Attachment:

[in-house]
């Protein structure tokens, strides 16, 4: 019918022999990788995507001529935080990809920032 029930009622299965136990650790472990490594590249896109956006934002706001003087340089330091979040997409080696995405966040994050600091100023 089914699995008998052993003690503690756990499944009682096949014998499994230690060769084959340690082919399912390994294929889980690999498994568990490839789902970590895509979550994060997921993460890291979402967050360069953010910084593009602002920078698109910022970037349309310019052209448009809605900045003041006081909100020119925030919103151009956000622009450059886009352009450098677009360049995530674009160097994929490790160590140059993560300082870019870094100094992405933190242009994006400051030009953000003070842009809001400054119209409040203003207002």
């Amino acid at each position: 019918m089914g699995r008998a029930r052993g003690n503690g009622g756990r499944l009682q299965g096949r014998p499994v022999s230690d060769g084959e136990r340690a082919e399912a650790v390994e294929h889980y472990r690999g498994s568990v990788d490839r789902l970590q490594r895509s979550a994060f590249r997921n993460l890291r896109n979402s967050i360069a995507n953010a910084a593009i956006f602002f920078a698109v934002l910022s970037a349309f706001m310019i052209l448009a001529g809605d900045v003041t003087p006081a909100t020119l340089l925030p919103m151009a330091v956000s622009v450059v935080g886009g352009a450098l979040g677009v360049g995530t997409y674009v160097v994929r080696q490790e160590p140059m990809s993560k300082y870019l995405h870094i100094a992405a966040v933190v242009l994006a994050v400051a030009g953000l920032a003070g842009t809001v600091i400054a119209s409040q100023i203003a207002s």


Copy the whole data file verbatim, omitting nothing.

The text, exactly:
[in-house]
């Protein structure tokens, strides 16, 4: 019918022999990788995507001529935080990809920032 029930009622299965136990650790472990490594590249896109956006934002706001003087340089330091979040997409080696995405966040994050600091100023 089914699995008998052993003690503690756990499944009682096949014998499994230690060769084959340690082919399912390994294929889980690999498994568990490839789902970590895509979550994060997921993460890291979402967050360069953010910084593009602002920078698109910022970037349309310019052209448009809605900045003041006081909100020119925030919103151009956000622009450059886009352009450098677009360049995530674009160097994929490790160590140059993560300082870019870094100094992405933190242009994006400051030009953000003070842009809001400054119209409040203003207002």
């Amino acid at each position: 019918m089914g699995r008998a029930r052993g003690n503690g009622g756990r499944l009682q299965g096949r014998p499994v022999s230690d060769g084959e136990r340690a082919e399912a650790v390994e294929h889980y472990r690999g498994s568990v990788d490839r789902l970590q490594r895509s979550a994060f590249r997921n993460l890291r896109n979402s967050i360069a995507n953010a910084a593009i956006f602002f920078a698109v934002l910022s970037a349309f706001m310019i052209l448009a001529g809605d900045v003041t003087p006081a909100t020119l340089l925030p919103m151009a330091v956000s622009v450059v935080g886009g352009a450098l979040g677009v360049g995530t997409y674009v160097v994929r080696q490790e160590p140059m990809s993560k300082y870019l995405h870094i100094a992405a966040v933190v242009l994006a994050v400051a030009g953000l920032a003070g842009t809001v600091i400054a119209s409040q100023i203003a207002s």